With a new school year just around the bend, it’s time for the 2014 edition of Paleo Lunchboxes—my annual collaboration with our friends at LunchBots. And this time around, I’m presenting 7—that’s right, SEVEN—new ideas to jumpstart your creative engines.
These lunchbox ideas are great for your school-age spawn, but trust me: the meals in this series aren’t just kid stuff. In fact, this first one’s a fast and satisfying lunch you can eat with your bare hands. Plus: we’re talking HOT DOGS.
“But wait a minute! How are hot dogs even Paleo?”
Fine. They’re not technically “Paleo™,” but I’ve got nothing against convenience foods that are made from wholesome, healthy ingredients. Most hot dogs on the market are filled with all sorts of chemical additives and cast-off CAFO animal parts—we should all avoid these freaky franken-weenies like the plague. There are, however, other options.
…but most of the time, I just look for commercially-available wieners made with sustainably-raised grass fed beef and a few simple seasonings and spices. The two brands I buy for my family are Applegate and Fork in the Road (I don’t sweat the small amount of sugar in the latter), and you can find them in most grocery stores. (For additional recommendations for high-quality grass fed hot dogs, check out this link.)
Hot dogs have always been a kid-friendly favorite, but I recently hopped onto the bandwagon in a big way after discovering Flame to Fork’s game-changing idea to use the wiener as the “bun” (a.k.a. #hotdogasthebun) on Instagram.
Since then, I’ve been playing around with different fillings every time I make hot dogs for the kids. (The best thing about using the wiener as the “shell”? Sneaking extra veggies into your kiddos’ bellies!) Unlike hot dogs on bread buns, you can assemble ’em the night before; they won’t get soggy, and they taste great cold. Or maybe I’m just a weirdo for loving cold hot dogs.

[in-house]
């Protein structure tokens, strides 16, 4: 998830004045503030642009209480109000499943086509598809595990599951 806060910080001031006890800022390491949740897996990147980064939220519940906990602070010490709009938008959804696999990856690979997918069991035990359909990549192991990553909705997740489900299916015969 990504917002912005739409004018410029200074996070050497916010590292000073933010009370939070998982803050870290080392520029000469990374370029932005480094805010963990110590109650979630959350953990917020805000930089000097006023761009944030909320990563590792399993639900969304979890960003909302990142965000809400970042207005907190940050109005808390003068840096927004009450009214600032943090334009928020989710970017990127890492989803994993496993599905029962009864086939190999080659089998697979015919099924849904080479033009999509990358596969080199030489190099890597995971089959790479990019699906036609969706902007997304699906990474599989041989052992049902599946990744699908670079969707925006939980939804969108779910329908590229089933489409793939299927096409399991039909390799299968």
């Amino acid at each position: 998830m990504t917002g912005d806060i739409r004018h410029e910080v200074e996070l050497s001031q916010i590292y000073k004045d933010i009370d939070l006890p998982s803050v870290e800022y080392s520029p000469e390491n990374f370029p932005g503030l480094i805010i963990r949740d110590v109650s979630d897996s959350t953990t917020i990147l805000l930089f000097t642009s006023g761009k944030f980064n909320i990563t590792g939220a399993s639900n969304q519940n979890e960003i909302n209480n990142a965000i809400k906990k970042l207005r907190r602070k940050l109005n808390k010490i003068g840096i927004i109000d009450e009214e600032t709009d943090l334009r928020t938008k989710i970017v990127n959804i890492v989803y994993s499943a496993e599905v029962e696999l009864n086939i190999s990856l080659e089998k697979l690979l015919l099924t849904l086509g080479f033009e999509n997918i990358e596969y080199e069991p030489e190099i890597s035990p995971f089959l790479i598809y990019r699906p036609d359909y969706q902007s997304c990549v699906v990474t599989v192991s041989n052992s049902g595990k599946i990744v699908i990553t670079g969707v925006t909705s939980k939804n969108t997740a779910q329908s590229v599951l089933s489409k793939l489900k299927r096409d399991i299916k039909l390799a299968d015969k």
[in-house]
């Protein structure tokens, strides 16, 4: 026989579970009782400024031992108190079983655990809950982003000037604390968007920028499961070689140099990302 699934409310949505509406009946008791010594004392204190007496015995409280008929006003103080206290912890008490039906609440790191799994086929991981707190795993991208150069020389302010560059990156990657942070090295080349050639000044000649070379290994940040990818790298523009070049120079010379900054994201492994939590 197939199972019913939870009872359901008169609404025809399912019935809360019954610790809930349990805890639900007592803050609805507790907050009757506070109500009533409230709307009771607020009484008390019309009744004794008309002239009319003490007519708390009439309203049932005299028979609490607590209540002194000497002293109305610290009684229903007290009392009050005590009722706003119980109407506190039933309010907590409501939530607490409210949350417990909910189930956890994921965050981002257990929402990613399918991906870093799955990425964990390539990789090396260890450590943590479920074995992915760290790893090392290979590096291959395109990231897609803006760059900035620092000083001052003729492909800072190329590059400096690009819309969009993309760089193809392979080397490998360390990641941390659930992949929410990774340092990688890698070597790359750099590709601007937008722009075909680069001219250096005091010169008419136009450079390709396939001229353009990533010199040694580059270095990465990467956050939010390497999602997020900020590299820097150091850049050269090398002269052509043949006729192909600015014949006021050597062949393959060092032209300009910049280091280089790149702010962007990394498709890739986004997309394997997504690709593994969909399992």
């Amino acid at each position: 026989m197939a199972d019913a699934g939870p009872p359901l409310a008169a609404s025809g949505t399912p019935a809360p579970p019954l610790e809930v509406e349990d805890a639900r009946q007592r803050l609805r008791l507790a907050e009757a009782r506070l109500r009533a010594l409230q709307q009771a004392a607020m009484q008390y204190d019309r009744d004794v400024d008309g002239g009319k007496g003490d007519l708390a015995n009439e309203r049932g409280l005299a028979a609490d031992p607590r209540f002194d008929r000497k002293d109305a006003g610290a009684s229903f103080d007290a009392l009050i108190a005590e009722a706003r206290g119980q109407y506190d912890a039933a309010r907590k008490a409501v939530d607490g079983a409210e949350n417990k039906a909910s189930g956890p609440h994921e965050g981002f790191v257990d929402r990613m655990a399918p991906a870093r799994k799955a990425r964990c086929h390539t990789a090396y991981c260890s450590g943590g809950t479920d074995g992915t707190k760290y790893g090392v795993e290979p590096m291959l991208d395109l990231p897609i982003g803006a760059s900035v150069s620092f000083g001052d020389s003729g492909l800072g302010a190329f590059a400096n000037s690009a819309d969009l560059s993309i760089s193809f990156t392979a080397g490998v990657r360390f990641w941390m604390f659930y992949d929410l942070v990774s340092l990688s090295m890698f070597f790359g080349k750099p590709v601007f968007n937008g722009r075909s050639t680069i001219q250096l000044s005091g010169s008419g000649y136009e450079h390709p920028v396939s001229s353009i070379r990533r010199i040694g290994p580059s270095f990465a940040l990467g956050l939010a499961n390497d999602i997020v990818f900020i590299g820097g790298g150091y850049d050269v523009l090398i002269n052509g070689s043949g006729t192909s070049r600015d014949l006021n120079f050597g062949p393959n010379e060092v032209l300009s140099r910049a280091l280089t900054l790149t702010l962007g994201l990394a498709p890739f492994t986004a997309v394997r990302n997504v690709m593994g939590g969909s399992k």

Personally, I like hot dogs piled high with sautéed peppers and onions or kraut and pickles, so for this lunchbox, I made both. Properly cooked onions take a while to sauté, so I always start them in the skillet over medium heat with my favorite cooking fat before I do anything else.
I don’t always cook onions until they’re meltingly tender (which can take about 45 minutes) because I like a bit of crunch and texture in my dogs. (If you prefer your onions soft and mellow,
Once the onions are translucent (about 15 minutes), add julienned bell peppers to the skillet, and season to taste with salt and pepper.
Cook until the peppers are pliable, and then dish the sautéed veggies onto a platter. Don’t forget to wipe out your cast iron skillet.
Next, prepare your hotdogs by slicing them in half lengthwise, making sure that you don’t cut all the way through.
Add a little dollop of cooking fat into the hot skillet and sear the dogs cut-side down until golden-brown (~3 minutes) and flip them over to cook the other side (~2 minutes). When your wieners are nice and toasty (heh heh), stuff them with your veggie fillings.
Don’t want to go to the trouble of sautéing peppers and onions? Simply fill your hot dogs with your favorite sauerkraut and pickles.
Once the hotdogs are cool, you can nestle each one on a leaf of romaine lettuce so that they’re less messy to eat by hand.
Just add a side of mustard (and/or ketchup)…
…and some fruits and blanched veggies, and you’re good to go!
I won’t tell anyone if all you put on your hot dogs is ketchup, and you’re over the age of 12. (Even though that’s just wrong according to the National Hot Dog Council.)
Stay tuned! I’ve got six more posts to go! (Or who knows? Maybe even more!)
(Check out my epic roundup of Paleo Packed Lunchboxes here!)
Looking for more recipes? Head on over to my Recipe Index. You’ll also find exclusive recipes on my Webby Award-winning iPad® app, and in my New York Times best-selling cookbook, Nom Nom Paleo: Food for Humans (Andrews McMeel, December 2013).7